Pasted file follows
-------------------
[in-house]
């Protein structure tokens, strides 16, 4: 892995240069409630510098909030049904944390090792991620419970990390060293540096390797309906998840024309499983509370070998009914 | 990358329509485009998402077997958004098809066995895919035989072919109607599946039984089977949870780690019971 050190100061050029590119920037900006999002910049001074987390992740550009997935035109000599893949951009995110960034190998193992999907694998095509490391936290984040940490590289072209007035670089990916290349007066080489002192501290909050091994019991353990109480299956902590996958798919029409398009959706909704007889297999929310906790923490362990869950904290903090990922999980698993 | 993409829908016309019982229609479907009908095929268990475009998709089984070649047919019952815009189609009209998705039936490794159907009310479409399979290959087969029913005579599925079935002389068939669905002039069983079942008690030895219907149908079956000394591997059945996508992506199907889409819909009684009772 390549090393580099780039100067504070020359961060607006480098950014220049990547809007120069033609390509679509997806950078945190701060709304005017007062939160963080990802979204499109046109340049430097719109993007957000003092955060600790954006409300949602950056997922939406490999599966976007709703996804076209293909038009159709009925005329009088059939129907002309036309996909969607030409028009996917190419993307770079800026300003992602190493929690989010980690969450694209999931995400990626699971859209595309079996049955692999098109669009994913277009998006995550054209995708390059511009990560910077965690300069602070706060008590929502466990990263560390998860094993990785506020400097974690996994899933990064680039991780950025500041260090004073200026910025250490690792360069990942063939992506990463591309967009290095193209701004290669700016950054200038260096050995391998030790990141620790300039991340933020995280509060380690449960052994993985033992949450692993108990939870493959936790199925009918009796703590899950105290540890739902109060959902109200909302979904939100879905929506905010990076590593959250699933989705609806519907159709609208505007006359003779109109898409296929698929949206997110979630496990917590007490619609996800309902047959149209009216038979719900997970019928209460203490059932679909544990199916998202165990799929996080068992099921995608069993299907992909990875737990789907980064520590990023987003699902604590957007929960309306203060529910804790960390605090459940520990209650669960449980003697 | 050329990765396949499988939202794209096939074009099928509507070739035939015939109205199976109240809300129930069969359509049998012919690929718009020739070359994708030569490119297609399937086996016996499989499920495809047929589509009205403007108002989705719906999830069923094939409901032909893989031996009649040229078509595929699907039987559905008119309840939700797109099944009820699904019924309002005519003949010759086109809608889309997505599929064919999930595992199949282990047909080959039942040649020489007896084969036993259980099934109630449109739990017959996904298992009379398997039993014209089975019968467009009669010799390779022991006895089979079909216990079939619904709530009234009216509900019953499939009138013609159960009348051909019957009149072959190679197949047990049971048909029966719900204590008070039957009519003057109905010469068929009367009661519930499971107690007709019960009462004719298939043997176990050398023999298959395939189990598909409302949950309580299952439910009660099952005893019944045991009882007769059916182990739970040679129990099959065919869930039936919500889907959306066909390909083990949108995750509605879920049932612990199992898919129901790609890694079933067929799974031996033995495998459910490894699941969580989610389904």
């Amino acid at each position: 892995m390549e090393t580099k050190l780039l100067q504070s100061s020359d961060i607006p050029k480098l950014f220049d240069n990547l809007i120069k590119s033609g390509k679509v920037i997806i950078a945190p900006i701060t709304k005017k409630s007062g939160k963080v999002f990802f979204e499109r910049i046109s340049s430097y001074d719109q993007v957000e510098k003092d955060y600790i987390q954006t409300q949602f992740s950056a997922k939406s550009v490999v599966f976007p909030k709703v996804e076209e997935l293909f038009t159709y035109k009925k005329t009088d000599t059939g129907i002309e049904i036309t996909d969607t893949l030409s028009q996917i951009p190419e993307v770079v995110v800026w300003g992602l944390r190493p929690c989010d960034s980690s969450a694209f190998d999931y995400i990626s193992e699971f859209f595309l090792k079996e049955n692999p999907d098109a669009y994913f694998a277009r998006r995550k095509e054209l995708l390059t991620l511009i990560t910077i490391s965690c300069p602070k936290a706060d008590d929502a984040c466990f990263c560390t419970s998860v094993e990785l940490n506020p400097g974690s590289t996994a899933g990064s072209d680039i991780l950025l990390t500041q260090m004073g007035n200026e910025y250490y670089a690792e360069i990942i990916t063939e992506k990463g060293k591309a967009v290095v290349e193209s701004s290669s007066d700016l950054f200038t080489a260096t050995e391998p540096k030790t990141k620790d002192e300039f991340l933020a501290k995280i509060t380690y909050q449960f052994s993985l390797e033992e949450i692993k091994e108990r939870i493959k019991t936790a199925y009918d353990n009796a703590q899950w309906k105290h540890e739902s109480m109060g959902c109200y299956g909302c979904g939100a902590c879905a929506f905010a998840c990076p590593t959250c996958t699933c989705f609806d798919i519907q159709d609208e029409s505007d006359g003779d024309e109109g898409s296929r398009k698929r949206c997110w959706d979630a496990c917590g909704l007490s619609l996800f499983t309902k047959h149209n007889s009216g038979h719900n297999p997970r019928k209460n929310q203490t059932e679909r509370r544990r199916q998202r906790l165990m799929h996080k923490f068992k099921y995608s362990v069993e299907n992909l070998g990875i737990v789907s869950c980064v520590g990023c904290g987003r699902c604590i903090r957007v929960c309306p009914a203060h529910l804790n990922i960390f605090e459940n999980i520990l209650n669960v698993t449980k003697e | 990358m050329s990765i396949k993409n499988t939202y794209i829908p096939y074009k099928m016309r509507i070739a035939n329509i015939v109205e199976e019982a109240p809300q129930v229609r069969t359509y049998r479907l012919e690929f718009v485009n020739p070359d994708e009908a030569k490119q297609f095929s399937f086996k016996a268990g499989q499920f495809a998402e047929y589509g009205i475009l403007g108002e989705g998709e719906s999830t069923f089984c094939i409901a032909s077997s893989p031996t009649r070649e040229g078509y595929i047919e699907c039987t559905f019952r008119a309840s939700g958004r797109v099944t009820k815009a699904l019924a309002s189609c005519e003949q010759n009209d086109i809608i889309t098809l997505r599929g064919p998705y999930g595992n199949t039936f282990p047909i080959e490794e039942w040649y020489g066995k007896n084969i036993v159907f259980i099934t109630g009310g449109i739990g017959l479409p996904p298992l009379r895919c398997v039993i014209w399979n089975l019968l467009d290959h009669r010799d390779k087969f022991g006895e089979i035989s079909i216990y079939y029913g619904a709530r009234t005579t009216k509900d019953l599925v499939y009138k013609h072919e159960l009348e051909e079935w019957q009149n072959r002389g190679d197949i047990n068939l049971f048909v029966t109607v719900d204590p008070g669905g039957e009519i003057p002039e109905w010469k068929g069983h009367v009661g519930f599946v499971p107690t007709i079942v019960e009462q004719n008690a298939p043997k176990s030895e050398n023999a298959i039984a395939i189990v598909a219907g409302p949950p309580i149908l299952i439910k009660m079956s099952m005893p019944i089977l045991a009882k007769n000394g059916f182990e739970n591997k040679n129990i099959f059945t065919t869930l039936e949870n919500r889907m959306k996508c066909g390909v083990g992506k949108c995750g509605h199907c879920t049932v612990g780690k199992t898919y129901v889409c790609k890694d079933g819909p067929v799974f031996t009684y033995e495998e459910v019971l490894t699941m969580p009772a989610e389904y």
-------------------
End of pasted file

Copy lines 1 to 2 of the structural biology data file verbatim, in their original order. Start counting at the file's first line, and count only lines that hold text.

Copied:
[in-house]
């Protein structure tokens, strides 16, 4: 892995240069409630510098909030049904944390090792991620419970990390060293540096390797309906998840024309499983509370070998009914 | 990358329509485009998402077997958004098809066995895919035989072919109607599946039984089977949870780690019971 050190100061050029590119920037900006999002910049001074987390992740550009997935035109000599893949951009995110960034190998193992999907694998095509490391936290984040940490590289072209007035670089990916290349007066080489002192501290909050091994019991353990109480299956902590996958798919029409398009959706909704007889297999929310906790923490362990869950904290903090990922999980698993 | 993409829908016309019982229609479907009908095929268990475009998709089984070649047919019952815009189609009209998705039936490794159907009310479409399979290959087969029913005579599925079935002389068939669905002039069983079942008690030895219907149908079956000394591997059945996508992506199907889409819909009684009772 390549090393580099780039100067504070020359961060607006480098950014220049990547809007120069033609390509679509997806950078945190701060709304005017007062939160963080990802979204499109046109340049430097719109993007957000003092955060600790954006409300949602950056997922939406490999599966976007709703996804076209293909038009159709009925005329009088059939129907002309036309996909969607030409028009996917190419993307770079800026300003992602190493929690989010980690969450694209999931995400990626699971859209595309079996049955692999098109669009994913277009998006995550054209995708390059511009990560910077965690300069602070706060008590929502466990990263560390998860094993990785506020400097974690996994899933990064680039991780950025500041260090004073200026910025250490690792360069990942063939992506990463591309967009290095193209701004290669700016950054200038260096050995391998030790990141620790300039991340933020995280509060380690449960052994993985033992949450692993108990939870493959936790199925009918009796703590899950105290540890739902109060959902109200909302979904939100879905929506905010990076590593959250699933989705609806519907159709609208505007006359003779109109898409296929698929949206997110979630496990917590007490619609996800309902047959149209009216038979719900997970019928209460203490059932679909544990199916998202165990799929996080068992099921995608069993299907992909990875737990789907980064520590990023987003699902604590957007929960309306203060529910804790960390605090459940520990209650669960449980003697 | 050329990765396949499988939202794209096939074009099928509507070739035939015939109205199976109240809300129930069969359509049998012919690929718009020739070359994708030569490119297609399937086996016996499989499920495809047929589509009205403007108002989705719906999830069923094939409901032909893989031996009649040229078509595929699907039987559905008119309840939700797109099944009820699904019924309002005519003949010759086109809608889309997505599929064919999930595992199949282990047909080959039942040649020489007896084969036993259980099934109630449109739990017959996904298992009379398997039993014209089975019968467009009669010799390779022991006895089979079909216990079939619904709530009234009216509900019953499939009138013609159960009348051909019957009149072959190679197949047990049971048909029966719900204590008070039957009519003057109905010469068929009367009661519930499971107690007709019960009462004719298939043997176990050398023999298959395939189990598909409302949950309580299952439910009660099952005893019944045991009882007769059916182990739970040679129990099959065919869930039936919500889907959306066909390909083990949108995750509605879920049932612990199992898919129901790609890694079933067929799974031996033995495998459910490894699941969580989610389904």